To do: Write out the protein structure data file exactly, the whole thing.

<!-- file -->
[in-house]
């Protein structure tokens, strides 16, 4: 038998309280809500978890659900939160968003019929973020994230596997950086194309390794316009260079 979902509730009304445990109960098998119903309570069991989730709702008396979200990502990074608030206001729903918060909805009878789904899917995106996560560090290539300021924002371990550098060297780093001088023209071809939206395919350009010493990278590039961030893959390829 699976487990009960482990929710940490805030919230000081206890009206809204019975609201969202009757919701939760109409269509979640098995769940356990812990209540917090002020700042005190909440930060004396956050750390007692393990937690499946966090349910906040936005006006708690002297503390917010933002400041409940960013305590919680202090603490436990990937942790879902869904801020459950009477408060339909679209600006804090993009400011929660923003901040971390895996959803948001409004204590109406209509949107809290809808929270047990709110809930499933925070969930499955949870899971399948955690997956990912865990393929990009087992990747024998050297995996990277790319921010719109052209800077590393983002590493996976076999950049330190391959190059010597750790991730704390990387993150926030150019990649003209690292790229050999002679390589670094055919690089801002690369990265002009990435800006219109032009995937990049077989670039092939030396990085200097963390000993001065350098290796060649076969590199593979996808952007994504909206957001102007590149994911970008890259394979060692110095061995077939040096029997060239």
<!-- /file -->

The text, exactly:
[in-house]
């Protein structure tokens, strides 16, 4: 038998309280809500978890659900939160968003019929973020994230596997950086194309390794316009260079 979902509730009304445990109960098998119903309570069991989730709702008396979200990502990074608030206001729903918060909805009878789904899917995106996560560090290539300021924002371990550098060297780093001088023209071809939206395919350009010493990278590039961030893959390829 699976487990009960482990929710940490805030919230000081206890009206809204019975609201969202009757919701939760109409269509979640098995769940356990812990209540917090002020700042005190909440930060004396956050750390007692393990937690499946966090349910906040936005006006708690002297503390917010933002400041409940960013305590919680202090603490436990990937942790879902869904801020459950009477408060339909679209600006804090993009400011929660923003901040971390895996959803948001409004204590109406209509949107809290809808929270047990709110809930499933925070969930499955949870899971399948955690997956990912865990393929990009087992990747024998050297995996990277790319921010719109052209800077590393983002590493996976076999950049330190391959190059010597750790991730704390990387993150926030150019990649003209690292790229050999002679390589670094055919690089801002690369990265002009990435800006219109032009995937990049077989670039092939030396990085200097963390000993001065350098290796060649076969590199593979996808952007994504909206957001102007590149994911970008890259394979060692110095061995077939040096029997060239």